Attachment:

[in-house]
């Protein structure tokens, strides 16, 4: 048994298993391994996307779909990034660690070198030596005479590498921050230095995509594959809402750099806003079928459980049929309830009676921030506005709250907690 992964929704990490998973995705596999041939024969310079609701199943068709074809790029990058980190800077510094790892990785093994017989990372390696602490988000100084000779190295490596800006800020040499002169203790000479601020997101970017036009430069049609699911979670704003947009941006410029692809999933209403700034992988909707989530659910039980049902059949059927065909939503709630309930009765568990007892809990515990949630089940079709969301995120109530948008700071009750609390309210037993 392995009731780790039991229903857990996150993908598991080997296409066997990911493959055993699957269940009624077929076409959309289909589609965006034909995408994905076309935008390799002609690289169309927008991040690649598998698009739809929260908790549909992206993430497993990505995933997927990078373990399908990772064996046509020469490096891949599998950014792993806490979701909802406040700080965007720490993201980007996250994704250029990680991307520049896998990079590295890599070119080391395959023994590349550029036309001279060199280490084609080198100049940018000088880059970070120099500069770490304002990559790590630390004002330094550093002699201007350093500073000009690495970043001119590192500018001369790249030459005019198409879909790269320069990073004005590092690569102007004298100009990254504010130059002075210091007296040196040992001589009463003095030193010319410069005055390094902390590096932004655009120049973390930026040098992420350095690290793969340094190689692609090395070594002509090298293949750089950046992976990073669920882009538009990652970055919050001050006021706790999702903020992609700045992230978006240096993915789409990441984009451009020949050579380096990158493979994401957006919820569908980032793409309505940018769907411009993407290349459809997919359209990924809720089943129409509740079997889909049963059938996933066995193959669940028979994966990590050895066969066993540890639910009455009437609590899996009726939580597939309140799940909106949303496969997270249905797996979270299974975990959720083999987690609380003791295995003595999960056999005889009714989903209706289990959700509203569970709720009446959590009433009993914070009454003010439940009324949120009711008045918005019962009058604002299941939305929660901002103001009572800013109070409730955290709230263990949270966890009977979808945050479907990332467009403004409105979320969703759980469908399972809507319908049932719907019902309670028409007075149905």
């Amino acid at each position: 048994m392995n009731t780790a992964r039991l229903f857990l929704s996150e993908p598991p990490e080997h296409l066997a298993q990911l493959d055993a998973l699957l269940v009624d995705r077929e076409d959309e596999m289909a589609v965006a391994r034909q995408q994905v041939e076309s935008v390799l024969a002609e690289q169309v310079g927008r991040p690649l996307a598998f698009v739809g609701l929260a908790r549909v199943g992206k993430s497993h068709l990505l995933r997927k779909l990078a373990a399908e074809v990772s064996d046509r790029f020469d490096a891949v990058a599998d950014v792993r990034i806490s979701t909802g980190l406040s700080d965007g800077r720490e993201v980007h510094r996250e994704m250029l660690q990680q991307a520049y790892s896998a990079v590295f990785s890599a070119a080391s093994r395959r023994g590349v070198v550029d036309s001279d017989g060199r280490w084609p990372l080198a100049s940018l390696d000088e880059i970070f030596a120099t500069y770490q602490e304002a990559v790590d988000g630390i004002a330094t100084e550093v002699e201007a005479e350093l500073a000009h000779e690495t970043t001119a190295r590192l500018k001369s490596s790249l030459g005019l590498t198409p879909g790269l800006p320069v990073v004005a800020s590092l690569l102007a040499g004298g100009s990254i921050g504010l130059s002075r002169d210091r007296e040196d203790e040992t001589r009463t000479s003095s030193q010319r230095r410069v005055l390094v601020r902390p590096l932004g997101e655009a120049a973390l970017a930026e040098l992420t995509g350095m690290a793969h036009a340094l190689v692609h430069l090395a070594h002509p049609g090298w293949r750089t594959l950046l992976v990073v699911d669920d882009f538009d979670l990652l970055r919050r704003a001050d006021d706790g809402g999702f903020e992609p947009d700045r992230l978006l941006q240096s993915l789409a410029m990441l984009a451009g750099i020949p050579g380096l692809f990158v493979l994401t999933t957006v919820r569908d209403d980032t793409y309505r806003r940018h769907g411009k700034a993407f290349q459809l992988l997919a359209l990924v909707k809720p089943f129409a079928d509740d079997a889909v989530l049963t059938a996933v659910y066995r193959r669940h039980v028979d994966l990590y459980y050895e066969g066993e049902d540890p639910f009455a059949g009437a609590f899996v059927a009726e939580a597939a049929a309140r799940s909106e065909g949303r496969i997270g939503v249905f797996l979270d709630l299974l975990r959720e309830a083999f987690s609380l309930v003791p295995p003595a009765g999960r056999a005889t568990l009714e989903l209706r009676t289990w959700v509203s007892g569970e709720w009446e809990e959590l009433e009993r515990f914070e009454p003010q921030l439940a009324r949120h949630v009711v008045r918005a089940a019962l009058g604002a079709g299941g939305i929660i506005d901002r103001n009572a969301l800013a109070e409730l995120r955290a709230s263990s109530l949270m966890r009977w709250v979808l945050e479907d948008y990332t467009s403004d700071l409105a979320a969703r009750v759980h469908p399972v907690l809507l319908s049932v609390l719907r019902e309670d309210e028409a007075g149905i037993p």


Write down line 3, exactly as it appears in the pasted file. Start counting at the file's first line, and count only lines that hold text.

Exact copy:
């Amino acid at each position: 048994m392995n009731t780790a992964r039991l229903f857990l929704s996150e993908p598991p990490e080997h296409l066997a298993q990911l493959d055993a998973l699957l269940v009624d995705r077929e076409d959309e596999m289909a589609v965006a391994r034909q995408q994905v041939e076309s935008v390799l024969a002609e690289q169309v310079g927008r991040p690649l996307a598998f698009v739809g609701l929260a908790r549909v199943g992206k993430s497993h068709l990505l995933r997927k779909l990078a373990a399908e074809v990772s064996d046509r790029f020469d490096a891949v990058a599998d950014v792993r990034i806490s979701t909802g980190l406040s700080d965007g800077r720490e993201v980007h510094r996250e994704m250029l660690q990680q991307a520049y790892s896998a990079v590295f990785s890599a070119a080391s093994r395959r023994g590349v070198v550029d036309s001279d017989g060199r280490w084609p990372l080198a100049s940018l390696d000088e880059i970070f030596a120099t500069y770490q602490e304002a990559v790590d988000g630390i004002a330094t100084e550093v002699e201007a005479e350093l500073a000009h000779e690495t970043t001119a190295r590192l500018k001369s490596s790249l030459g005019l590498t198409p879909g790269l800006p320069v990073v004005a800020s590092l690569l102007a040499g004298g100009s990254i921050g504010l130059s002075r002169d210091r007296e040196d203790e040992t001589r009463t000479s003095s030193q010319r230095r410069v005055l390094v601020r902390p590096l932004g997101e655009a120049a973390l970017a930026e040098l992420t995509g350095m690290a793969h036009a340094l190689v692609h430069l090395a070594h002509p049609g090298w293949r750089t594959l950046l992976v990073v699911d669920d882009f538009d979670l990652l970055r919050r704003a001050d006021d706790g809402g999702f903020e992609p947009d700045r992230l978006l941006q240096s993915l789409a410029m990441l984009a451009g750099i020949p050579g380096l692809f990158v493979l994401t999933t957006v919820r569908d209403d980032t793409y309505r806003r940018h769907g411009k700034a993407f290349q459809l992988l997919a359209l990924v909707k809720p089943f129409a079928d509740d079997a889909v989530l049963t059938a996933v659910y066995r193959r669940h039980v028979d994966l990590y459980y050895e066969g066993e049902d540890p639910f009455a059949g009437a609590f899996v059927a009726e939580a597939a049929a309140r799940s909106e065909g949303r496969i997270g939503v249905f797996l979270d709630l299974l975990r959720e309830a083999f987690s609380l309930v003791p295995p003595a009765g999960r056999a005889t568990l009714e989903l209706r009676t289990w959700v509203s007892g569970e709720w009446e809990e959590l009433e009993r515990f914070e009454p003010q921030l439940a009324r949120h949630v009711v008045r918005a089940a019962l009058g604002a079709g299941g939305i929660i506005d901002r103001n009572a969301l800013a109070e409730l995120r955290a709230s263990s109530l949270m966890r009977w709250v979808l945050e479907d948008y990332t467009s403004d700071l409105a979320a969703r009750v759980h469908p399972v907690l809507l319908s049932v609390l719907r019902e309670d309210e028409a007075g149905i037993p």